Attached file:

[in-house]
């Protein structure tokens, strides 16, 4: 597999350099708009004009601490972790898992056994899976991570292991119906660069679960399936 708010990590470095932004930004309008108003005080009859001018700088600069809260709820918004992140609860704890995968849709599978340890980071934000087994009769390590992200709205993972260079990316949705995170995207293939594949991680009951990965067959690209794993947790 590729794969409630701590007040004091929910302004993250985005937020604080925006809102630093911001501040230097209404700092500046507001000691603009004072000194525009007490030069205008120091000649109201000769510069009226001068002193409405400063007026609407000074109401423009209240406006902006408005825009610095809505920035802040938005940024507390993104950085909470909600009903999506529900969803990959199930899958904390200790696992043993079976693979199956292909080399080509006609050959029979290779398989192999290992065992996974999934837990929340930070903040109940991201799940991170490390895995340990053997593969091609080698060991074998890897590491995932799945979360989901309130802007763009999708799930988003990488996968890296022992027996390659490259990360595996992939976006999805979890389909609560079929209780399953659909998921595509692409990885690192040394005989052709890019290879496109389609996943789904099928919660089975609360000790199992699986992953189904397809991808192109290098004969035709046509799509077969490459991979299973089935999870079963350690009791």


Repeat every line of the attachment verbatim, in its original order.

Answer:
[in-house]
């Protein structure tokens, strides 16, 4: 597999350099708009004009601490972790898992056994899976991570292991119906660069679960399936 708010990590470095932004930004309008108003005080009859001018700088600069809260709820918004992140609860704890995968849709599978340890980071934000087994009769390590992200709205993972260079990316949705995170995207293939594949991680009951990965067959690209794993947790 590729794969409630701590007040004091929910302004993250985005937020604080925006809102630093911001501040230097209404700092500046507001000691603009004072000194525009007490030069205008120091000649109201000769510069009226001068002193409405400063007026609407000074109401423009209240406006902006408005825009610095809505920035802040938005940024507390993104950085909470909600009903999506529900969803990959199930899958904390200790696992043993079976693979199956292909080399080509006609050959029979290779398989192999290992065992996974999934837990929340930070903040109940991201799940991170490390895995340990053997593969091609080698060991074998890897590491995932799945979360989901309130802007763009999708799930988003990488996968890296022992027996390659490259990360595996992939976006999805979890389909609560079929209780399953659909998921595509692409990885690192040394005989052709890019290879496109389609996943789904099928919660089975609360000790199992699986992953189904397809991808192109290098004969035709046509799509077969490459991979299973089935999870079963350690009791």